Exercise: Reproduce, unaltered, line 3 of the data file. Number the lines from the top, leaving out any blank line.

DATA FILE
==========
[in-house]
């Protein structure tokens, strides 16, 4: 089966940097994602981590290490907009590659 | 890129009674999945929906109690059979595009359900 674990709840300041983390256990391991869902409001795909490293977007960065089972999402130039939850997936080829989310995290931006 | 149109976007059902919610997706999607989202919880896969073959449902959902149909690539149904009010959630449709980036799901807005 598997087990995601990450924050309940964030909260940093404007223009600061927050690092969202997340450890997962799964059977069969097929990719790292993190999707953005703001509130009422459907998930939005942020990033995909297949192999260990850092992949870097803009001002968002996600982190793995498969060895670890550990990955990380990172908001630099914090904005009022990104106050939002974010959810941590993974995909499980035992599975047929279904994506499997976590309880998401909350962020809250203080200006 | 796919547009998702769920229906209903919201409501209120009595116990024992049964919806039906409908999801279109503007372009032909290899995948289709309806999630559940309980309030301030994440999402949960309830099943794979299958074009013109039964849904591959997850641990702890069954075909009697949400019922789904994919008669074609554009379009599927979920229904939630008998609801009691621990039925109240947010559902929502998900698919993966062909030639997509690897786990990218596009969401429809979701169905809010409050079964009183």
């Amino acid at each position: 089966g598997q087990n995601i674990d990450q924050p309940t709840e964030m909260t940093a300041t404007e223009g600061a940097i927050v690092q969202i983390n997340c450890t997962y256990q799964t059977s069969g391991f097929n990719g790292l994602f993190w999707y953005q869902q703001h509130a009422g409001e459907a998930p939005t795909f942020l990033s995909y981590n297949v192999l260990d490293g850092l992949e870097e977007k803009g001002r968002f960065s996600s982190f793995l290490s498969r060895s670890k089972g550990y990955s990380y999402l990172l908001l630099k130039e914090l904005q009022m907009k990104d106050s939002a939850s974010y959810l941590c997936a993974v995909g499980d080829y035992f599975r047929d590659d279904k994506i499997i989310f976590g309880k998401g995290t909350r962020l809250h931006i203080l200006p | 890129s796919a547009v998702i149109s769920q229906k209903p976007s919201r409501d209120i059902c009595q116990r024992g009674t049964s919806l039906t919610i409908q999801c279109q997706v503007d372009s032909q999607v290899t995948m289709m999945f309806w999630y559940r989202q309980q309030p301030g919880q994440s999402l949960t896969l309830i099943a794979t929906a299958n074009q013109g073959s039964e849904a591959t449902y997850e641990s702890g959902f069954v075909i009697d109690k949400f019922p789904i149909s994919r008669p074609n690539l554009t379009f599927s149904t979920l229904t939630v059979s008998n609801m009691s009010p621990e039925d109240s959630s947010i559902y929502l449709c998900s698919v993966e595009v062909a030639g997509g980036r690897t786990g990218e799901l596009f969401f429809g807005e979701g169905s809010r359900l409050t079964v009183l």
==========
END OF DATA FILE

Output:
């Amino acid at each position: 089966g598997q087990n995601i674990d990450q924050p309940t709840e964030m909260t940093a300041t404007e223009g600061a940097i927050v690092q969202i983390n997340c450890t997962y256990q799964t059977s069969g391991f097929n990719g790292l994602f993190w999707y953005q869902q703001h509130a009422g409001e459907a998930p939005t795909f942020l990033s995909y981590n297949v192999l260990d490293g850092l992949e870097e977007k803009g001002r968002f960065s996600s982190f793995l290490s498969r060895s670890k089972g550990y990955s990380y999402l990172l908001l630099k130039e914090l904005q009022m907009k990104d106050s939002a939850s974010y959810l941590c997936a993974v995909g499980d080829y035992f599975r047929d590659d279904k994506i499997i989310f976590g309880k998401g995290t909350r962020l809250h931006i203080l200006p | 890129s796919a547009v998702i149109s769920q229906k209903p976007s919201r409501d209120i059902c009595q116990r024992g009674t049964s919806l039906t919610i409908q999801c279109q997706v503007d372009s032909q999607v290899t995948m289709m999945f309806w999630y559940r989202q309980q309030p301030g919880q994440s999402l949960t896969l309830i099943a794979t929906a299958n074009q013109g073959s039964e849904a591959t449902y997850e641990s702890g959902f069954v075909i009697d109690k949400f019922p789904i149909s994919r008669p074609n690539l554009t379009f599927s149904t979920l229904t939630v059979s008998n609801m009691s009010p621990e039925d109240s959630s947010i559902y929502l449709c998900s698919v993966e595009v062909a030639g997509g980036r690897t786990g990218e799901l596009f969401f429809g807005e979701g169905s809010r359900l409050t079964v009183l």